The Derivatives That Sunk Banks In The Global Crisis

Mortgage-backed securities played a significant role in the Global Financial Crisis of 2008. These securities had attractive interest rates and were given next to perfect ratings by credit rating agencies such as Moodys and Standard and Poor. Large amounts of funding were put into the housing market through the mortgage backed securities and this funding became a cycle. People were looking to buy homes so mortgage companies sold mortgages to banks, which led to banks packaging the mortgages with other investments, and the mortgage-backed securities were sold to investors. The investors’ money created more money for mortgage lenders to offer. 

Since lenders were contributing funds to subprime mortgages, people who have lower credit scores, many of these homeowners began to default on their mortgage payments. In April of 2007, New Century, a U.S. Financial Mortgage Corporation, filed for bankruptcy because of poor mortgage lending decisions. Soon after, Countrywide, the largest U.S. subprime mortgage lender, filed for bankruptcy. Following these two mortgage lenders filing for bankruptcy, U.S. banks’ balance sheets decreased.

While subprime mortgages and mortgage back securities were instruments that …

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When you squeeze a balloon it just bulges out at a different place, that seems to be happening to the PIIGS (although now it is just PIS because I & G have been ‘sorted out’). Look at the prices on Irish banks coming down in some cases by an impressive near 1%, that’s a giant step for a single day. All of our major institutions are dropping – and that means the fear of something happening to our banks is subsiding from the perspective of those holding bond risk. Which makes Dolmens ‘sell all’ call on AIB LT2’s a little odd.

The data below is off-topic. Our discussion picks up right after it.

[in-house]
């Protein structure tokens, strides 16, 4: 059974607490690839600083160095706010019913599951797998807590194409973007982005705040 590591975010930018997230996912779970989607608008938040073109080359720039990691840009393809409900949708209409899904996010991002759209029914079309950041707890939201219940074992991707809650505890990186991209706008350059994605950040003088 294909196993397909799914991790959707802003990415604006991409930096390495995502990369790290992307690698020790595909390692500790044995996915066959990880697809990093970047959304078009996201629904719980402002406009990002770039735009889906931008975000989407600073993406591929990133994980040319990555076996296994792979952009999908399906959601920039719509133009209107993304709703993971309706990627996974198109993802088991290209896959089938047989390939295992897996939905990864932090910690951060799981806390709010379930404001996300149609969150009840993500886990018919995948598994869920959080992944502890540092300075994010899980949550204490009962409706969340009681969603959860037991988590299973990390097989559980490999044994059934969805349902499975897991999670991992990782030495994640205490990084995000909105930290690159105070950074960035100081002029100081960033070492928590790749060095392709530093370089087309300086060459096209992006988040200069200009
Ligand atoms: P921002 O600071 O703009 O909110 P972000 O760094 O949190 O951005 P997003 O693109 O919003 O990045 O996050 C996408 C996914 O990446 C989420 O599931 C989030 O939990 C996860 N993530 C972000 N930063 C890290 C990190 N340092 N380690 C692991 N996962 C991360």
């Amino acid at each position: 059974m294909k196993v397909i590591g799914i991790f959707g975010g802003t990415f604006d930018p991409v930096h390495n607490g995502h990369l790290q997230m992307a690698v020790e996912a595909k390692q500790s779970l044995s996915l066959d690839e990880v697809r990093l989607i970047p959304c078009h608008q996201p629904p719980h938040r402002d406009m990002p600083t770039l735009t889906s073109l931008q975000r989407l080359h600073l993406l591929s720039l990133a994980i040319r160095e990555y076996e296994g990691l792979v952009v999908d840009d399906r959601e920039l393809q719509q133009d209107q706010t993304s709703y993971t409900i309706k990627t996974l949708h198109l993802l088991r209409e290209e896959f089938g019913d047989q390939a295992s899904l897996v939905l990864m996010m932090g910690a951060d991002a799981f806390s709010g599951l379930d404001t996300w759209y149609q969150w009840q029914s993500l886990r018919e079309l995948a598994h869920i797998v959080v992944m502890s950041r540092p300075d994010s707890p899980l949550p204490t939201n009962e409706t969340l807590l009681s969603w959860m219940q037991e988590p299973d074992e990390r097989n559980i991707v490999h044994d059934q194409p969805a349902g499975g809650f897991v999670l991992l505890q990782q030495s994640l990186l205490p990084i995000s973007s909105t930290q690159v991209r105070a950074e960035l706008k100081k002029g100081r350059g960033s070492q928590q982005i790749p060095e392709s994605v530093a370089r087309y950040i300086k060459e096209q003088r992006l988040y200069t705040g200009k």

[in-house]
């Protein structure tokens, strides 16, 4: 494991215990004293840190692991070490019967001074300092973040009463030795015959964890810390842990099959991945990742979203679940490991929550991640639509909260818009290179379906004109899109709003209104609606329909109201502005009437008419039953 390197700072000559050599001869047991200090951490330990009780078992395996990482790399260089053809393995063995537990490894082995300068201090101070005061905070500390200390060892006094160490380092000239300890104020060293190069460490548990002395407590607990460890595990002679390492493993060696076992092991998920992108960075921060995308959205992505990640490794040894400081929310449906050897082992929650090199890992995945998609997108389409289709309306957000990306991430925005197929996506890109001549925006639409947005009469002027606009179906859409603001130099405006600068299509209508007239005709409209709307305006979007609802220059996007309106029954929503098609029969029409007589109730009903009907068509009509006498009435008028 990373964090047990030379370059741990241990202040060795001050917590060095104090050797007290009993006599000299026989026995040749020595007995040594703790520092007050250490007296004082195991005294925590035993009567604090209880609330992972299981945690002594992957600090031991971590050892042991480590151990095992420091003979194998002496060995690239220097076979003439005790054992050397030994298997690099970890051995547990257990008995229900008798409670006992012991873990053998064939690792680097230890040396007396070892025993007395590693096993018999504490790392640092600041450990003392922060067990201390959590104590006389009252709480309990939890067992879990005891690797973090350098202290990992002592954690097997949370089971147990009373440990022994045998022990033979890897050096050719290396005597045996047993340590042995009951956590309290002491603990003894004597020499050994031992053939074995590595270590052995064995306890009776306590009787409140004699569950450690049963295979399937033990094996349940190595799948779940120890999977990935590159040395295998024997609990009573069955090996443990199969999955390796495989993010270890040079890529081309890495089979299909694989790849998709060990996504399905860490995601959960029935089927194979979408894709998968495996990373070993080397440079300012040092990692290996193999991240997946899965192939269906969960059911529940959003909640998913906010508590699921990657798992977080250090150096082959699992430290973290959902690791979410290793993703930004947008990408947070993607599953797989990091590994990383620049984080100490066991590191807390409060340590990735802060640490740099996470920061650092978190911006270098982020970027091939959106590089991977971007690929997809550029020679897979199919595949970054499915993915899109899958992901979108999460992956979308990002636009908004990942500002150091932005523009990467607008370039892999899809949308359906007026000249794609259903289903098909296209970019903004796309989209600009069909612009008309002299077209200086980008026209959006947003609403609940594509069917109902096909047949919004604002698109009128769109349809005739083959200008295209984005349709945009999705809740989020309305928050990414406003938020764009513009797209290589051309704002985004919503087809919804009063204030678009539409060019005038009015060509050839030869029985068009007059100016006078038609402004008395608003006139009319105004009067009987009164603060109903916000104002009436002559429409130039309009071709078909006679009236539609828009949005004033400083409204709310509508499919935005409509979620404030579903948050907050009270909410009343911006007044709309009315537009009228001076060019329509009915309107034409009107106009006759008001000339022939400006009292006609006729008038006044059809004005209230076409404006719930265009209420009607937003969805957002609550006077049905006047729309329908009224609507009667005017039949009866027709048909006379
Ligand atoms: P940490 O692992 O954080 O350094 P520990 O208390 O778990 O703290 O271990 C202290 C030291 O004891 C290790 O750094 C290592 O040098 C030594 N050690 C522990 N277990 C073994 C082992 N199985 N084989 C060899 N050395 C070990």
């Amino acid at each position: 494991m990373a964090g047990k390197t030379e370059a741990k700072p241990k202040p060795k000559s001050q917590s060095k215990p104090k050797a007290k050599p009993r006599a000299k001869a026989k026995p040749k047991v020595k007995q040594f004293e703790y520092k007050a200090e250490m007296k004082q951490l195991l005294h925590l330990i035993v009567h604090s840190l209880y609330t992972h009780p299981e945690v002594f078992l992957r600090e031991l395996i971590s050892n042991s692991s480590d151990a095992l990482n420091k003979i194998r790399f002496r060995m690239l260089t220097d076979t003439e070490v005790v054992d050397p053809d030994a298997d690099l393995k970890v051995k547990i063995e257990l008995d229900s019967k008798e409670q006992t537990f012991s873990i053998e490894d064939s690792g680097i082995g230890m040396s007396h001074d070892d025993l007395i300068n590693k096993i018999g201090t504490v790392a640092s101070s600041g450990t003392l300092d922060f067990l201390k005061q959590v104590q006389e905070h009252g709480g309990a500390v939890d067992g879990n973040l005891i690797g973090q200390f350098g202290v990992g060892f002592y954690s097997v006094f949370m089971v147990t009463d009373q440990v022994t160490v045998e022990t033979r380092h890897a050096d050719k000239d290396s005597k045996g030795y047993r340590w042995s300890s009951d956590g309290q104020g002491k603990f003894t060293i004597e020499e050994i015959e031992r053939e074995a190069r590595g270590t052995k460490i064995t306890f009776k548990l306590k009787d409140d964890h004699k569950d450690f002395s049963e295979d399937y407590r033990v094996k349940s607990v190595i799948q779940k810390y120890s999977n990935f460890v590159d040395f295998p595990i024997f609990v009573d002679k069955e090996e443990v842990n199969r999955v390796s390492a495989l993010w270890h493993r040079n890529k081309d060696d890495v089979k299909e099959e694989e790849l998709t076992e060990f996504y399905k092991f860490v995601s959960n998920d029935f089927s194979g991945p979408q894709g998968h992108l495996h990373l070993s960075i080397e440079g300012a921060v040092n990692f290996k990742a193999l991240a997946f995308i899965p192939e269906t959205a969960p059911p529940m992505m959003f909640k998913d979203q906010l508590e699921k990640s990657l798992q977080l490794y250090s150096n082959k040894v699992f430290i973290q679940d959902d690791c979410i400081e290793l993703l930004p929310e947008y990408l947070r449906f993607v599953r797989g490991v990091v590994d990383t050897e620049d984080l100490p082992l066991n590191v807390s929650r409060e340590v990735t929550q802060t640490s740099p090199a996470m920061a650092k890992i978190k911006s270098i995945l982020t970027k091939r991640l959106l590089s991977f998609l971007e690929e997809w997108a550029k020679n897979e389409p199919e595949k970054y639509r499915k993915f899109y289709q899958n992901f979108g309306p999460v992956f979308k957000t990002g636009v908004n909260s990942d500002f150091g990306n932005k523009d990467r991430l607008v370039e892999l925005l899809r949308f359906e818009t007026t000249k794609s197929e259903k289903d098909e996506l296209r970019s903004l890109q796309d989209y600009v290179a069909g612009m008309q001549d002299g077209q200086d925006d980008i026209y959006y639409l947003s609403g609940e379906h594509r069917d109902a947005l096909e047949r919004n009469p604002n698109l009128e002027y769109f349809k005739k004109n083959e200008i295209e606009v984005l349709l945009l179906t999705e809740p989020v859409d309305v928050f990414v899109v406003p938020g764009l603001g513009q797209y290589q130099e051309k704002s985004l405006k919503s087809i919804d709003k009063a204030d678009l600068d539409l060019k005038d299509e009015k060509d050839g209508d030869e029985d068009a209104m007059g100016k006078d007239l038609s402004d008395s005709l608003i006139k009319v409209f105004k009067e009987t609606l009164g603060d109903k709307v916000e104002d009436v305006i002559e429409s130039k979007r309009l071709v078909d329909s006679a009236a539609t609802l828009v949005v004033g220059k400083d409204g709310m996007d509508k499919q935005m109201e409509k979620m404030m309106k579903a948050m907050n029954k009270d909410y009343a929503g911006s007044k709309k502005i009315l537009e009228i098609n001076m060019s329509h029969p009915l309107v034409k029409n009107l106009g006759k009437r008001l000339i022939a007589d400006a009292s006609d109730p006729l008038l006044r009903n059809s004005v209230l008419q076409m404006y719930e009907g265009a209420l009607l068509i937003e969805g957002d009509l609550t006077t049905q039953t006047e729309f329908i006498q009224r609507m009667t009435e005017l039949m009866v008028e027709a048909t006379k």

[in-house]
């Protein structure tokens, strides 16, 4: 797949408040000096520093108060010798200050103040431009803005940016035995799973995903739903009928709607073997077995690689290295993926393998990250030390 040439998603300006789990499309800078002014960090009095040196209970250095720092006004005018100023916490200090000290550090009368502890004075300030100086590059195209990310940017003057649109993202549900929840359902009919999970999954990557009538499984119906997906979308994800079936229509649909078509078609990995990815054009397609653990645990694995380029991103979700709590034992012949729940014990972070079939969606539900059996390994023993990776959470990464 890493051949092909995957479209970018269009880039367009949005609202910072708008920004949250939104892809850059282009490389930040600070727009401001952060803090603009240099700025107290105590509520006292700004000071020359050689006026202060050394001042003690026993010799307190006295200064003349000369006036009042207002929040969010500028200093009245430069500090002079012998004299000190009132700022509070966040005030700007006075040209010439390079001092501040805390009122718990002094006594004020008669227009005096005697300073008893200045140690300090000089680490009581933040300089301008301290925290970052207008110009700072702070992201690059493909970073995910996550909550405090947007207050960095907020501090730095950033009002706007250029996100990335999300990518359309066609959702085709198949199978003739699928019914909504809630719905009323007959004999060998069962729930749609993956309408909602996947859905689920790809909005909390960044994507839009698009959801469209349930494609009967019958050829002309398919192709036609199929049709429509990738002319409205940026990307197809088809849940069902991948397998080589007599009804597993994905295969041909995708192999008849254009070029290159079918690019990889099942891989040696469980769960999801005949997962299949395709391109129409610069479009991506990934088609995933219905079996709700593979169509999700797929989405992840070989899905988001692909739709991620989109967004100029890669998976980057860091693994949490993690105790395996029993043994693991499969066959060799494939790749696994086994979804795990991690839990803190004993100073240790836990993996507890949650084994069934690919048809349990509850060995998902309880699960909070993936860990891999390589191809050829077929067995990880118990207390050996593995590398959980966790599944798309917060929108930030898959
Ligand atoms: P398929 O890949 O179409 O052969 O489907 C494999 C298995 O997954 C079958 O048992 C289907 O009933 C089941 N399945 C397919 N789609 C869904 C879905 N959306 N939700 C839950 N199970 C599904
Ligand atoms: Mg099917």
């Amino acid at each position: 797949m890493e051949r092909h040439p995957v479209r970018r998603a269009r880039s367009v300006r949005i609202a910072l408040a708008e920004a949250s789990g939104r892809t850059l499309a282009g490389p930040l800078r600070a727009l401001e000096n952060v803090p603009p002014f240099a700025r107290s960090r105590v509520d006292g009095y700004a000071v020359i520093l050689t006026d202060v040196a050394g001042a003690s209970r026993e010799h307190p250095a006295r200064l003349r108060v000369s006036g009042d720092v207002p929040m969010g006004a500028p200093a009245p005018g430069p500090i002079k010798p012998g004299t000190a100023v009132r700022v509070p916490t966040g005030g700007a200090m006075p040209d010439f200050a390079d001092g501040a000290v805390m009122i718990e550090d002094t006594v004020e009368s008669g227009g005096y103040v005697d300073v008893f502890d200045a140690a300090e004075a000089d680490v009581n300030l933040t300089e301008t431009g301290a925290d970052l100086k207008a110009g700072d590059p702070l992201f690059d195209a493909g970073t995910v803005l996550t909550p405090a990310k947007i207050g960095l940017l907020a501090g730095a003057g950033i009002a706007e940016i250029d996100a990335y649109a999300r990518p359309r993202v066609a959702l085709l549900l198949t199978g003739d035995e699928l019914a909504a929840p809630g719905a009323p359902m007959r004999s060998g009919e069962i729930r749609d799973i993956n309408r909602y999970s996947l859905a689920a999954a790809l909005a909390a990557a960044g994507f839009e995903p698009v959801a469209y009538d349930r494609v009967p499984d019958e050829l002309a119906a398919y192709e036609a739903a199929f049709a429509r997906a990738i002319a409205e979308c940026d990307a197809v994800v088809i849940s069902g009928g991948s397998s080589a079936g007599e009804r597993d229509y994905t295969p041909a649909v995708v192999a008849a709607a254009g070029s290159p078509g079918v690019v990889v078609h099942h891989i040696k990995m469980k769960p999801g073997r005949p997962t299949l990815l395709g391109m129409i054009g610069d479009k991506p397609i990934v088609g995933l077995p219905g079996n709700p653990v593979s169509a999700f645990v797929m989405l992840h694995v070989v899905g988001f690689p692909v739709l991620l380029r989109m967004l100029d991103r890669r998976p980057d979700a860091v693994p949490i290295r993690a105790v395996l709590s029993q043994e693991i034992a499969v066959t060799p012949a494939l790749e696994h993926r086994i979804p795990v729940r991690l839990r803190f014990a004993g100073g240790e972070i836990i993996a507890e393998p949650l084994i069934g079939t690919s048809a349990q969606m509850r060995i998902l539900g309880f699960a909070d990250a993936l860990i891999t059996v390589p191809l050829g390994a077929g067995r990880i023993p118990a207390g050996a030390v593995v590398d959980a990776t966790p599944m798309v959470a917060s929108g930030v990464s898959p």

Then look at sovereigns

And you see that our problem has now become a Portuguese problem, the bond market will start to lean on them next. I have said for some time that we will watch the domino effect until at some point we get to Spain and at that point it isn’t a game any more.

Many thanks to CMA for the charts

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Irish debt, third most likely to default in the world?

Credit Default Swaps hit a record high yesterday for Irish Sovereign Debt. CNBC spoke to Brian Cowen on this topic yesterday, our Student Protests got a mention at the very start, Mr. Cowen believes this is short term sentiment, and while you can use a cyclical argument against Ireland, there is a secular argument about our debt: that it will be more expensive in the future (forever).

Using credit default swaps we are placing ahead (as in more risky) than Pakistan, Argentina and Iraq! Behind only Venezuela and Greece, interesting times….

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What is happening with Irish Bonds?

With our bonds auctions making news (in the past bond auctions were dreadfully boring affairs) and the recent S&P downgrade on the nation I thought it might be useful to take a look at some charts. What I believe is happening is that nobody truly believes we will default, Greece wasn’t allowed to do it, the ECB is backing auctions where necessary and yield hunters are happy to lend at an appropriate price (thus the over subscription of the issuance).

This is a chart of Credit Default Swap prices, the purple line is Ireland, Spain is white, Italy green and Portugal Orange. Often CDS’s are referred to as being an indicator beyond reproach, but it is important to remember that this financial derivative which is barely over a decade old is actually a barometer in the sense of insurance premiums, and the market is not infinite, so at any given time there may not be a matching number of sellers v.s. buyers and the prices go up, Irish debt likely has …